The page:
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When searching for a film to look at for Easter, I had a number of Biblical epics to chose from, but ultimately, I went in a different direction. Irving Berlin's Easter Parade doesn't have anything to do with the origin of the holiday and even the ways to celebrate it are out of date. But still, Berlin's music, Fred Astaire's dancing and Judy Garland's singing make it impossible to resist.
Set in 1912, Easter Parade is a Broadway tale about Don Hewes (Astaire) trying to put together a successful dance team after Nadine Hale (Ann Miller) decides to go solo. In an effort to prove that he can teach anyone to be as great a dancer as Nadine, he picks Hannah Brown (Garland), who is singing at a restaurant. At first, he misses her singing “I Want To Go Back To Michigan” and all he saw was her awful dancing routine. Oblivious to her singing ability, he gives her the name “Juanita” and tries to make her just like Nadine and Hannah goes for it, trying to please the man she now loves. But, when Don suddenly realizes that it's better for her to be “Hannah Brown” than “Juanita,” their act takes off.
Easter Parade was the only film that Astaire and Garland made together. While it's unfortunate to hear that, it's easy to see why. Just like in the film, Judy's talents really did lie squarely in singing and Fred could dance forever. However, the meeting of these two giants of film is magical. Judy herself helped bring Fred out of retirement to make Easter Parade after Gene Kelly hurt himself and was unable to perform.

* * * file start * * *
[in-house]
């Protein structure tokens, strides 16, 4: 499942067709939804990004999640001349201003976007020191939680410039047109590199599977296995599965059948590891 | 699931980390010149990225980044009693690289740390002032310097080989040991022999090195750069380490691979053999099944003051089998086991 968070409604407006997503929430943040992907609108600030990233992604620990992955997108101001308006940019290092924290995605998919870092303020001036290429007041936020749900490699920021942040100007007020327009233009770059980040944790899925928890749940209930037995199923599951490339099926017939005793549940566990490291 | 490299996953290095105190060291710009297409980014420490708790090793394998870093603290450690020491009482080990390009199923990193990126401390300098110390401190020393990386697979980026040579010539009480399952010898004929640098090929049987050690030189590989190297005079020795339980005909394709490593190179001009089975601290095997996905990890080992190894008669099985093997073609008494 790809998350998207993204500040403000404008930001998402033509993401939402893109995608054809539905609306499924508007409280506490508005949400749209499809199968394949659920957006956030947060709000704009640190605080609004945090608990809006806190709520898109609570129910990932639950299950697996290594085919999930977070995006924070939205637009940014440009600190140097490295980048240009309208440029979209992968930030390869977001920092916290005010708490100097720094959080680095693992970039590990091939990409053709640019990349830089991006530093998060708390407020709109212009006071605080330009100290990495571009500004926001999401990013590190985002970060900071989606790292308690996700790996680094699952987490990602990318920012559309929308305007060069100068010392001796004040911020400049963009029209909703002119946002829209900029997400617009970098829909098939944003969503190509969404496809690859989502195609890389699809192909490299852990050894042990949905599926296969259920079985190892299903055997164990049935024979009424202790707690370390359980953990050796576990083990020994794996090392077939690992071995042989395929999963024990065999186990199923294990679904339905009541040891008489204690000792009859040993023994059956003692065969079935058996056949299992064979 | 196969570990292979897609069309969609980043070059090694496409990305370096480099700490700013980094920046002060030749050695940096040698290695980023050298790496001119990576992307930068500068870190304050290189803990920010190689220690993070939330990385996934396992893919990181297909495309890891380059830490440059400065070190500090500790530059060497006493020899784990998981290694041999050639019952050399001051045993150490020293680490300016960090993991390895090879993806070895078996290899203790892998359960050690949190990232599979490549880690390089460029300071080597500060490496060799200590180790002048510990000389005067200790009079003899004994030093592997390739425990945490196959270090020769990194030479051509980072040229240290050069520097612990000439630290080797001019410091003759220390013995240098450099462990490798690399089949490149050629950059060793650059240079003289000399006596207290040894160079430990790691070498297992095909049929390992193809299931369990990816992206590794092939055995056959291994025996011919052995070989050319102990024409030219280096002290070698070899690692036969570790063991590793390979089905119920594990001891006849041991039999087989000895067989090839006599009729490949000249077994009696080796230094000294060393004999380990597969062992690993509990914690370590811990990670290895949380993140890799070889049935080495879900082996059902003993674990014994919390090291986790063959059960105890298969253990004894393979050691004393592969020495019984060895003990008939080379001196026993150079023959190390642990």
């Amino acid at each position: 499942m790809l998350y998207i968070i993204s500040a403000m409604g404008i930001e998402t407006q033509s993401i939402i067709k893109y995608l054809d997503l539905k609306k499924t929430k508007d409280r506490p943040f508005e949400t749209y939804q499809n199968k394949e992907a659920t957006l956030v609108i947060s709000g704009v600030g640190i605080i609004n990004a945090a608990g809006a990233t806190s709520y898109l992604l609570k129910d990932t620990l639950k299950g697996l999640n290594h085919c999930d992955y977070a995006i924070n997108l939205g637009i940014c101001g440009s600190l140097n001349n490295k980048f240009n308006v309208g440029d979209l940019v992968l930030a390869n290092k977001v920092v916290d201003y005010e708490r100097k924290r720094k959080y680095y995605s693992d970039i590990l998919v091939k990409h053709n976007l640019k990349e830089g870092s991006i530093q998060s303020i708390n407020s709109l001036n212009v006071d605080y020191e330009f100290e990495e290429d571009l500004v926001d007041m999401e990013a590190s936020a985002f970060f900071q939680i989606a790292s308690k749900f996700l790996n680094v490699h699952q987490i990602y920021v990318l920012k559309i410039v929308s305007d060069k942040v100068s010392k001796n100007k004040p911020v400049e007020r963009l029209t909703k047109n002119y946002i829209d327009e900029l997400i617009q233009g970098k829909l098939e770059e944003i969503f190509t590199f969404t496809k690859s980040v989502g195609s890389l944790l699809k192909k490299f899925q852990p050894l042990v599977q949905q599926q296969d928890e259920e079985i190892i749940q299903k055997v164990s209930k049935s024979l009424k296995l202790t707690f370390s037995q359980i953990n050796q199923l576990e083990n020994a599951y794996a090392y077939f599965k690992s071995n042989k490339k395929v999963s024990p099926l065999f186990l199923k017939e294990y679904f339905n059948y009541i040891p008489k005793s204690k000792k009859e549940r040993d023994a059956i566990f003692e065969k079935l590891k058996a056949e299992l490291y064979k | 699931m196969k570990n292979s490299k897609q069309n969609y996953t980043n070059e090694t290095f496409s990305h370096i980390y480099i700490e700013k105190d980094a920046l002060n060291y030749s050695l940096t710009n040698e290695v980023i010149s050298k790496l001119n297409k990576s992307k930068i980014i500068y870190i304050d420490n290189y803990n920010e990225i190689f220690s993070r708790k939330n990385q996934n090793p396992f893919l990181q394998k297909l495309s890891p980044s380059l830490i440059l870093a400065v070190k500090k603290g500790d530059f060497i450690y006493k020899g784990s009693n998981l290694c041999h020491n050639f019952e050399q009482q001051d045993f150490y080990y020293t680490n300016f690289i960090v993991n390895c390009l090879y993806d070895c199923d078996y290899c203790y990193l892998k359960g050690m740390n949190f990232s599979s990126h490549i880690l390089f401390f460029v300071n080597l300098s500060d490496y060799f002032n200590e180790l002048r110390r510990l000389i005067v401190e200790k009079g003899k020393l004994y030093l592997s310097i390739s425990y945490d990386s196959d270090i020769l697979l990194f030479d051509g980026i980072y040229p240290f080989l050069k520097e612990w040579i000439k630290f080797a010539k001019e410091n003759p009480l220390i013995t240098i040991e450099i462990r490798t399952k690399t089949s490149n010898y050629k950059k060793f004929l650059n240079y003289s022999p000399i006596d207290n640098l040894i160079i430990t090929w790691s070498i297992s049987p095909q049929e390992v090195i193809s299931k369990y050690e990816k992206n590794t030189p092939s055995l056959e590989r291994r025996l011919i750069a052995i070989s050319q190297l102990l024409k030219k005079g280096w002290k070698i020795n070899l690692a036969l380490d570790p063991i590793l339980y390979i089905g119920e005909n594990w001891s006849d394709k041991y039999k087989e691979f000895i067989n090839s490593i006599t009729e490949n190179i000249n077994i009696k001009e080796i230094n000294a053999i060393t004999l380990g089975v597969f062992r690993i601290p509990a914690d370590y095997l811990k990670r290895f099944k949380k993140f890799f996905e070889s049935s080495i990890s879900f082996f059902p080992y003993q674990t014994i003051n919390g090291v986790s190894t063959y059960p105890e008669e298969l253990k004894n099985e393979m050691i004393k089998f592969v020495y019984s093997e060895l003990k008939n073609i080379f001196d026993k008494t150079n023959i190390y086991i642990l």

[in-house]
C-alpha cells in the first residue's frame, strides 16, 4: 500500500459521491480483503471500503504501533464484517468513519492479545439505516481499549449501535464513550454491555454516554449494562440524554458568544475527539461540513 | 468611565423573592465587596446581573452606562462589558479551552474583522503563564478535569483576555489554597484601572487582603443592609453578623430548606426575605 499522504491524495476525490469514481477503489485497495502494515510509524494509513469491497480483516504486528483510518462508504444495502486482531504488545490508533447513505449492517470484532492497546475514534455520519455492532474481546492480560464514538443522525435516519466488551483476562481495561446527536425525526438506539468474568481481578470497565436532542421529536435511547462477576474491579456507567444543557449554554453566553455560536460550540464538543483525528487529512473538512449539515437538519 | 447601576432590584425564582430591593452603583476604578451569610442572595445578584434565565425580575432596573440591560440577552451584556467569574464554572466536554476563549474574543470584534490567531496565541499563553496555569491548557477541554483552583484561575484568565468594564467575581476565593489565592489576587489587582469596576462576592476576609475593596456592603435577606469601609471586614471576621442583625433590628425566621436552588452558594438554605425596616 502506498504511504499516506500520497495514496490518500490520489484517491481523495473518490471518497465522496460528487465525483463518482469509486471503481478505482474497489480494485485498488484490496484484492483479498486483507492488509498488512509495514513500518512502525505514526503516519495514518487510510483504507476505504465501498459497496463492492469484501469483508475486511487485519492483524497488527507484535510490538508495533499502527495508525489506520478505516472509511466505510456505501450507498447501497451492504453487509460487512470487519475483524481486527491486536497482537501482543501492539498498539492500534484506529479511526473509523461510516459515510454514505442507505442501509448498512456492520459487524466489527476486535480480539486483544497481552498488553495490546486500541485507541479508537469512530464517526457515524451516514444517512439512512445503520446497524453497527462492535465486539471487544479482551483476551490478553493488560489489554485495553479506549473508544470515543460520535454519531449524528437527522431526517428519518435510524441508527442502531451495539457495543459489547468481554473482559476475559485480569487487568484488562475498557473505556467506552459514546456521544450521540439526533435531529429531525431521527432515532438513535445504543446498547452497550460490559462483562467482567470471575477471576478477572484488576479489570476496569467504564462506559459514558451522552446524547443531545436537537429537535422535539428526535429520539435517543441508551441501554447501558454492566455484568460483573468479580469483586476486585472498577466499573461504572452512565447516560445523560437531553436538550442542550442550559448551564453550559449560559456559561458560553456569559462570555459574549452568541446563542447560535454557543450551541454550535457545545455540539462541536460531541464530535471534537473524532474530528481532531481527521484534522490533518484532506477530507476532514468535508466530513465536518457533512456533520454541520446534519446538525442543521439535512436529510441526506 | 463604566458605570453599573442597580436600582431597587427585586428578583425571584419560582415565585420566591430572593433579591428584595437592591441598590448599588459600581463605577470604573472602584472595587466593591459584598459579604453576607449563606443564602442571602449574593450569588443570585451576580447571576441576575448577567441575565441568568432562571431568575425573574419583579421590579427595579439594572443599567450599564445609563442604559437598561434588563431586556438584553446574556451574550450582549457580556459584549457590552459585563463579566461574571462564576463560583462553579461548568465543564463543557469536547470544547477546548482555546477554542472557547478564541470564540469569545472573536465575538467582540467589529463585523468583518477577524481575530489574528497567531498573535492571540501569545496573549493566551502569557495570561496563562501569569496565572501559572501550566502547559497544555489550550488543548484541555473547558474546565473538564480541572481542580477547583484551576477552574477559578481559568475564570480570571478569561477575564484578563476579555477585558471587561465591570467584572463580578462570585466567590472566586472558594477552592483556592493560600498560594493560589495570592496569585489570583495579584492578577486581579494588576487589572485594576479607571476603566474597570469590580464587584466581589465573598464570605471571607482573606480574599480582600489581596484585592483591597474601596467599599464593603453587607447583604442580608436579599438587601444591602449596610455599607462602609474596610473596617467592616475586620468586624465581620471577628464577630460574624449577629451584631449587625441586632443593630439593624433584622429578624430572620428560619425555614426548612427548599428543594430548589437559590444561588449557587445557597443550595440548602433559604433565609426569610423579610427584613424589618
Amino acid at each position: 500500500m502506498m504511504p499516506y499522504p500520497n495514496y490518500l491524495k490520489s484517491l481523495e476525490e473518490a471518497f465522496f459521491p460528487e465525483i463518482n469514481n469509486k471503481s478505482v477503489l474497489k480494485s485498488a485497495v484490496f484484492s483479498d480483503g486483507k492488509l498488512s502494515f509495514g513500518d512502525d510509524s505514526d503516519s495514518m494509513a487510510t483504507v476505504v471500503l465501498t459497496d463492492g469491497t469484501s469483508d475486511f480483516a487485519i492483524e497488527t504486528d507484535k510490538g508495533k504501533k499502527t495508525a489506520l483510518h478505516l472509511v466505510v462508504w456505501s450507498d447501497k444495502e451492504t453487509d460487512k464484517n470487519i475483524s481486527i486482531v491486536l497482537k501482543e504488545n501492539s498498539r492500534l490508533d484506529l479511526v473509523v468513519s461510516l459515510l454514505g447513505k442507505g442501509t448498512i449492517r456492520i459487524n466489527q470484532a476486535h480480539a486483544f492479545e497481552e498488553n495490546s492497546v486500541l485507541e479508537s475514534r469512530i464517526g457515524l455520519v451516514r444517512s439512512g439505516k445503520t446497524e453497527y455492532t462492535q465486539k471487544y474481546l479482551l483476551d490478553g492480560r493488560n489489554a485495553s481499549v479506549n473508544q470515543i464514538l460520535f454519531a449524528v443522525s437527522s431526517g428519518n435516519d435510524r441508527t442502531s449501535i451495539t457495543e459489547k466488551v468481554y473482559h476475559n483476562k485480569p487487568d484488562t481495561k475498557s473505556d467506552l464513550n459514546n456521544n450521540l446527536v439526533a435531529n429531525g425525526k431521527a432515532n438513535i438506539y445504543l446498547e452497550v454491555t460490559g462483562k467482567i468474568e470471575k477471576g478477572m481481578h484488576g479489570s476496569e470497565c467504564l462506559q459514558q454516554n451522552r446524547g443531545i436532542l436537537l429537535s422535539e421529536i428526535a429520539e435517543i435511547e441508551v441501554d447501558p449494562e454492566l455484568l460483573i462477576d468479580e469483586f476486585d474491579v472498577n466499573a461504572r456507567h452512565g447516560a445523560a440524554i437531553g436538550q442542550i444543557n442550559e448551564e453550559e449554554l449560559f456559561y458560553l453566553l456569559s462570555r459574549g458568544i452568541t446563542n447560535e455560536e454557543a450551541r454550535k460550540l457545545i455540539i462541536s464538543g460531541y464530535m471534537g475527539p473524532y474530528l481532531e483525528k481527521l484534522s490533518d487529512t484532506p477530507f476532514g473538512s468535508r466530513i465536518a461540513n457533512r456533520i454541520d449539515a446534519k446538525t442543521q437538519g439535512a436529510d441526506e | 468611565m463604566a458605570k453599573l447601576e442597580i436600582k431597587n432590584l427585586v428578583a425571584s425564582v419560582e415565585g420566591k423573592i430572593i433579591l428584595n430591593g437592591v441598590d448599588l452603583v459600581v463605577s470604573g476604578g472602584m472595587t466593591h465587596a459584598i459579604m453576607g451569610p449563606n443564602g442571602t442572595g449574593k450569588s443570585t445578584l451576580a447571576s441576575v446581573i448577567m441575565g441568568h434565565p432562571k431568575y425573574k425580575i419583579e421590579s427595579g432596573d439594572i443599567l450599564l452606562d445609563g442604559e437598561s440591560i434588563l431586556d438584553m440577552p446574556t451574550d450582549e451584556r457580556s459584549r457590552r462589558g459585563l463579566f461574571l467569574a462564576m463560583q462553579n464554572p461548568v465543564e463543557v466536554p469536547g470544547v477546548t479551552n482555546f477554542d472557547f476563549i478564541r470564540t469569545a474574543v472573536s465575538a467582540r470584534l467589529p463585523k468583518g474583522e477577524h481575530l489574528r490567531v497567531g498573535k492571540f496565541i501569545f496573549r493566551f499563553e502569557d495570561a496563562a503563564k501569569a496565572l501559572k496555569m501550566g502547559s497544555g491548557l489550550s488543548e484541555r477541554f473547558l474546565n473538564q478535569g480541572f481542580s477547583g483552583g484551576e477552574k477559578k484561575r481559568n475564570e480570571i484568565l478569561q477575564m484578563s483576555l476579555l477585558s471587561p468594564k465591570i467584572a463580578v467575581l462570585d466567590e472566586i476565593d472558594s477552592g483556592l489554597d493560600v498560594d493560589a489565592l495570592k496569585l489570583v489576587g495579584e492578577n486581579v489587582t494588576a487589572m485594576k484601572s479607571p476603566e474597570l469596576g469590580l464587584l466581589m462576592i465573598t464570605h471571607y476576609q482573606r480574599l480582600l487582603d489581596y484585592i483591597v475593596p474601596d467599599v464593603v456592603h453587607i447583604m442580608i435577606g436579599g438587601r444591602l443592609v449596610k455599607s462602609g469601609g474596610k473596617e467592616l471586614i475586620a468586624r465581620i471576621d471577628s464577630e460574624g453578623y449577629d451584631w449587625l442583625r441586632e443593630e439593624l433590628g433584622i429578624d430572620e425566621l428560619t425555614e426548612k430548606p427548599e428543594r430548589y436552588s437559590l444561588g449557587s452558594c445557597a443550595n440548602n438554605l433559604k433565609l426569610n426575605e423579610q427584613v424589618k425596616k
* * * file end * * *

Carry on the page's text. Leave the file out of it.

Before the talent was gathered, Easter Parade began partly out of producer Arthur Freed's wish to make an entire musical with just Irving Berlin songs. Berlin, who was still one of the most popular figures in the music world in the mid 1940s, had been approached by another studio for an all-Berlin movie, but those plans never worked out. MGM and Freed jumped at the chance to work with him and the film instantly became Irving Berlin's Easter Parade. No matter who ended up directing the film, it would belong to Berlin, not the director. While Vincente Minnelli was considered, the directing job went to the inexperienced Charles Walters, who just directed his first film, Good News with Peter Lawford. Walters had so much talent at his disposal – including the young Lawford – that he couldn't go wrong.
With a songbook like Berlin's, the Freed unit had a myriad of remarkable tunes to pick. I love the idea that “Easter Parade” isn't the main song in the film. Instead, they went with the romantic classic, “It Only Happens When I Dance With You,” holding the title song until the very end.
Easter Parade is home to two of my favorite musical moments. I love “A Couple of Swells,” which is just hilarious, showing off Judy's underrated talent for comedy. The other is the great “Steppin' Out With My Baby.” While the song isn't the best in the film, it gave Astaire his technical achievement – dancing in slow motion while the background dancers move at regular speed.
Ann Miller is lovely too, even if she is the antagonist in the film. Her showcase is “Shaking The Blues Away,” highlighting her amazing tap dancing skills.
In 1948, Easter Parade was a romantic look back at the way Easter used to be celebrated. While the Easter parade in New York City doesn't draw the crowds – or the hats – that it used to, the film keeps those traditions alive. Seeing it today makes me realize how remarkably fresh Berlin's material remains and just how funny Garland was. While Easter Parade isn't as well regarded today as Singin' In The Rain or The Wizard of Oz, but it really is among the A-list MGM musicals. Besides, it's a lot easier to watch than a Biblical epic on Easter. If you haven't seen it yet, you can catch it on TCM at 6 p.m. on Sunday.